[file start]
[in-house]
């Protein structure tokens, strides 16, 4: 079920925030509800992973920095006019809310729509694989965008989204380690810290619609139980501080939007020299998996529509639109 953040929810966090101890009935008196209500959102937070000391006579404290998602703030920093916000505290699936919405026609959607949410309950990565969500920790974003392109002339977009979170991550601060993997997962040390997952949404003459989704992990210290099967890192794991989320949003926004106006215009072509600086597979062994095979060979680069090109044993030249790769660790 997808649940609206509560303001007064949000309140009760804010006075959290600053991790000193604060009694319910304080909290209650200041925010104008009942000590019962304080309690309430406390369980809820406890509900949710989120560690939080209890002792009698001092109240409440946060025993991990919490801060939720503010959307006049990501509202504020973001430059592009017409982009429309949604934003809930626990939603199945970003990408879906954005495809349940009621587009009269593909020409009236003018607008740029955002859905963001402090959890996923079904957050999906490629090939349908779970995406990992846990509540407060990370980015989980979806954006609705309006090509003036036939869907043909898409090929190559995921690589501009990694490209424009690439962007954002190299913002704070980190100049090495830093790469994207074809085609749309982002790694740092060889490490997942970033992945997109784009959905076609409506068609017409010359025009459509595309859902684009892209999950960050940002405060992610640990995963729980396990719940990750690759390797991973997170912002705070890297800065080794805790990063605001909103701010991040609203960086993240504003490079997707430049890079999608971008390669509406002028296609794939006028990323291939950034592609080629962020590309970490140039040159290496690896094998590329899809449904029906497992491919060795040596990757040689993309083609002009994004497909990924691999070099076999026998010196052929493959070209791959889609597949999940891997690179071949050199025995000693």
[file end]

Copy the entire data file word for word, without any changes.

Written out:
[in-house]
């Protein structure tokens, strides 16, 4: 079920925030509800992973920095006019809310729509694989965008989204380690810290619609139980501080939007020299998996529509639109 953040929810966090101890009935008196209500959102937070000391006579404290998602703030920093916000505290699936919405026609959607949410309950990565969500920790974003392109002339977009979170991550601060993997997962040390997952949404003459989704992990210290099967890192794991989320949003926004106006215009072509600086597979062994095979060979680069090109044993030249790769660790 997808649940609206509560303001007064949000309140009760804010006075959290600053991790000193604060009694319910304080909290209650200041925010104008009942000590019962304080309690309430406390369980809820406890509900949710989120560690939080209890002792009698001092109240409440946060025993991990919490801060939720503010959307006049990501509202504020973001430059592009017409982009429309949604934003809930626990939603199945970003990408879906954005495809349940009621587009009269593909020409009236003018607008740029955002859905963001402090959890996923079904957050999906490629090939349908779970995406990992846990509540407060990370980015989980979806954006609705309006090509003036036939869907043909898409090929190559995921690589501009990694490209424009690439962007954002190299913002704070980190100049090495830093790469994207074809085609749309982002790694740092060889490490997942970033992945997109784009959905076609409506068609017409010359025009459509595309859902684009892209999950960050940002405060992610640990995963729980396990719940990750690759390797991973997170912002705070890297800065080794805790990063605001909103701010991040609203960086993240504003490079997707430049890079999608971008390669509406002028296609794939006028990323291939950034592609080629962020590309970490140039040159290496690896094998590329899809449904029906497992491919060795040596990757040689993309083609002009994004497909990924691999070099076999026998010196052929493959070209791959889609597949999940891997690179071949050199025995000693």